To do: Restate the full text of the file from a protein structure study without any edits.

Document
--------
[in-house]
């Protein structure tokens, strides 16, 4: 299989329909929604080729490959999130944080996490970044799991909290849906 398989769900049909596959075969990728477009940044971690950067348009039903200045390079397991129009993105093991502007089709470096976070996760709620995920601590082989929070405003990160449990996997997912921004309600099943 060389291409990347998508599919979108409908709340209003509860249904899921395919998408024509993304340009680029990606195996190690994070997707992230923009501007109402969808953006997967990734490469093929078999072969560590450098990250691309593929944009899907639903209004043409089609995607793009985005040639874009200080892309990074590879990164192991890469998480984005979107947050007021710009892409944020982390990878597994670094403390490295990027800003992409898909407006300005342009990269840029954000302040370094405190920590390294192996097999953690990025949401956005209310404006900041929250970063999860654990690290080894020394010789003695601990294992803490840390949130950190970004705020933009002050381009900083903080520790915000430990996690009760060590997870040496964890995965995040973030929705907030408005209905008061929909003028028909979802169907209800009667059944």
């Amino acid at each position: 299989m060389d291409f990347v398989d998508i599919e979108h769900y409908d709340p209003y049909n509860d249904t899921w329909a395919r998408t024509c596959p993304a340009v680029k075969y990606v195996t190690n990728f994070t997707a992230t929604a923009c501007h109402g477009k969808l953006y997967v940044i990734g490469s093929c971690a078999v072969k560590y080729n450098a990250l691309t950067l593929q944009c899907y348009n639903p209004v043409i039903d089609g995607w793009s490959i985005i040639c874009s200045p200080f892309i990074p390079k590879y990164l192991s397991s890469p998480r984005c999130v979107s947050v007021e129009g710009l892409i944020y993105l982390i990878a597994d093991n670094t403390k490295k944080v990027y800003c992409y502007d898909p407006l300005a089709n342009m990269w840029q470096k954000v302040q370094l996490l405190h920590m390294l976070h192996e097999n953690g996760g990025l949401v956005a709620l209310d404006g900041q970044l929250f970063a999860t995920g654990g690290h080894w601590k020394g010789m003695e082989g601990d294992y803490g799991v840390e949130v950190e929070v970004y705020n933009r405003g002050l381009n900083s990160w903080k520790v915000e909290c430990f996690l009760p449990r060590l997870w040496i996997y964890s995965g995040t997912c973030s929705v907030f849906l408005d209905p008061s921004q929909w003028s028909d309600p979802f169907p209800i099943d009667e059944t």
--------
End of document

[in-house]
């Protein structure tokens, strides 16, 4: 299989329909929604080729490959999130944080996490970044799991909290849906 398989769900049909596959075969990728477009940044971690950067348009039903200045390079397991129009993105093991502007089709470096976070996760709620995920601590082989929070405003990160449990996997997912921004309600099943 060389291409990347998508599919979108409908709340209003509860249904899921395919998408024509993304340009680029990606195996190690994070997707992230923009501007109402969808953006997967990734490469093929078999072969560590450098990250691309593929944009899907639903209004043409089609995607793009985005040639874009200080892309990074590879990164192991890469998480984005979107947050007021710009892409944020982390990878597994670094403390490295990027800003992409898909407006300005342009990269840029954000302040370094405190920590390294192996097999953690990025949401956005209310404006900041929250970063999860654990690290080894020394010789003695601990294992803490840390949130950190970004705020933009002050381009900083903080520790915000430990996690009760060590997870040496964890995965995040973030929705907030408005209905008061929909003028028909979802169907209800009667059944």
């Amino acid at each position: 299989m060389d291409f990347v398989d998508i599919e979108h769900y409908d709340p209003y049909n509860d249904t899921w329909a395919r998408t024509c596959p993304a340009v680029k075969y990606v195996t190690n990728f994070t997707a992230t929604a923009c501007h109402g477009k969808l953006y997967v940044i990734g490469s093929c971690a078999v072969k560590y080729n450098a990250l691309t950067l593929q944009c899907y348009n639903p209004v043409i039903d089609g995607w793009s490959i985005i040639c874009s200045p200080f892309i990074p390079k590879y990164l192991s397991s890469p998480r984005c999130v979107s947050v007021e129009g710009l892409i944020y993105l982390i990878a597994d093991n670094t403390k490295k944080v990027y800003c992409y502007d898909p407006l300005a089709n342009m990269w840029q470096k954000v302040q370094l996490l405190h920590m390294l976070h192996e097999n953690g996760g990025l949401v956005a709620l209310d404006g900041q970044l929250f970063a999860t995920g654990g690290h080894w601590k020394g010789m003695e082989g601990d294992y803490g799991v840390e949130v950190e929070v970004y705020n933009r405003g002050l381009n900083s990160w903080k520790v915000e909290c430990f996690l009760p449990r060590l997870w040496i996997y964890s995965g995040t997912c973030s929705v907030f849906l408005d209905p008061s921004q929909w003028s028909d309600p979802f169907p209800i099943d009667e059944t």